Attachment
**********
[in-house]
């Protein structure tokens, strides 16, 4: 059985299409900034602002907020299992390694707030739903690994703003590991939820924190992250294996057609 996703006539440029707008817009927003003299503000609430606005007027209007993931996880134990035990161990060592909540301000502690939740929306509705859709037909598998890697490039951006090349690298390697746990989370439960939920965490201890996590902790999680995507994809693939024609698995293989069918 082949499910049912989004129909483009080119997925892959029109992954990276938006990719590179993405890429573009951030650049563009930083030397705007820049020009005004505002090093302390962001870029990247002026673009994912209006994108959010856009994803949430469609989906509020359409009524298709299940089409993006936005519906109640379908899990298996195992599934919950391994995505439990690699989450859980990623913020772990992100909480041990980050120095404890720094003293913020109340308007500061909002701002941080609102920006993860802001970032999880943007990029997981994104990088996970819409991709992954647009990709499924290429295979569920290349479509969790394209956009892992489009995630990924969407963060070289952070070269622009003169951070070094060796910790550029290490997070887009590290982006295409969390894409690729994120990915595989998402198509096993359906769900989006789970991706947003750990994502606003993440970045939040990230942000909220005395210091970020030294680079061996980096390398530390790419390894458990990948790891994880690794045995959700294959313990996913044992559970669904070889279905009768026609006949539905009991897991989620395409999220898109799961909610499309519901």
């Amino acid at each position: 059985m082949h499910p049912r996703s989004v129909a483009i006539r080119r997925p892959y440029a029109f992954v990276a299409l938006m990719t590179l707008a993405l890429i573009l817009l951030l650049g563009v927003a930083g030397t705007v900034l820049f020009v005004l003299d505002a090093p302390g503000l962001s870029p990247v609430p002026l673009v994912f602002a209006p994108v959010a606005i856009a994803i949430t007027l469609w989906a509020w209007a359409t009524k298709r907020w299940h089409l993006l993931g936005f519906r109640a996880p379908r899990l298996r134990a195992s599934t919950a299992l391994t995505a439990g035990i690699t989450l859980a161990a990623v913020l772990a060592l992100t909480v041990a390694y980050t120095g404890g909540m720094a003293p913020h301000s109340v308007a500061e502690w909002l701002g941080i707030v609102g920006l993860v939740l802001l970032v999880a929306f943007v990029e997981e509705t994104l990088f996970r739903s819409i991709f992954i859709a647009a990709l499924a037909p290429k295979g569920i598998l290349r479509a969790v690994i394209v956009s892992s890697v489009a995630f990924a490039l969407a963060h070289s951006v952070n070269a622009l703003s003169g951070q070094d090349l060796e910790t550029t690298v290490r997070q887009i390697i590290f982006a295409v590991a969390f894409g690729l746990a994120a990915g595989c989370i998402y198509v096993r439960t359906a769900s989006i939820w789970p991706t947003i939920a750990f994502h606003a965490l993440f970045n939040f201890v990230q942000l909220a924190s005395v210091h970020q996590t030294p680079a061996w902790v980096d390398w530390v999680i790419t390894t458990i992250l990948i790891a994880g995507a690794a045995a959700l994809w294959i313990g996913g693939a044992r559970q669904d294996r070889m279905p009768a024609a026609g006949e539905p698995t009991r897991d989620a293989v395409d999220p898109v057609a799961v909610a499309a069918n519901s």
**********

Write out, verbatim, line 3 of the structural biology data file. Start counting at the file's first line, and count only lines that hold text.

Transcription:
């Amino acid at each position: 059985m082949h499910p049912r996703s989004v129909a483009i006539r080119r997925p892959y440029a029109f992954v990276a299409l938006m990719t590179l707008a993405l890429i573009l817009l951030l650049g563009v927003a930083g030397t705007v900034l820049f020009v005004l003299d505002a090093p302390g503000l962001s870029p990247v609430p002026l673009v994912f602002a209006p994108v959010a606005i856009a994803i949430t007027l469609w989906a509020w209007a359409t009524k298709r907020w299940h089409l993006l993931g936005f519906r109640a996880p379908r899990l298996r134990a195992s599934t919950a299992l391994t995505a439990g035990i690699t989450l859980a161990a990623v913020l772990a060592l992100t909480v041990a390694y980050t120095g404890g909540m720094a003293p913020h301000s109340v308007a500061e502690w909002l701002g941080i707030v609102g920006l993860v939740l802001l970032v999880a929306f943007v990029e997981e509705t994104l990088f996970r739903s819409i991709f992954i859709a647009a990709l499924a037909p290429k295979g569920i598998l290349r479509a969790v690994i394209v956009s892992s890697v489009a995630f990924a490039l969407a963060h070289s951006v952070n070269a622009l703003s003169g951070q070094d090349l060796e910790t550029t690298v290490r997070q887009i390697i590290f982006a295409v590991a969390f894409g690729l746990a994120a990915g595989c989370i998402y198509v096993r439960t359906a769900s989006i939820w789970p991706t947003i939920a750990f994502h606003a965490l993440f970045n939040f201890v990230q942000l909220a924190s005395v210091h970020q996590t030294p680079a061996w902790v980096d390398w530390v999680i790419t390894t458990i992250l990948i790891a994880g995507a690794a045995a959700l994809w294959i313990g996913g693939a044992r559970q669904d294996r070889m279905p009768a024609a026609g006949e539905p698995t009991r897991d989620a293989v395409d999220p898109v057609a799961v909610a499309a069918n519901s």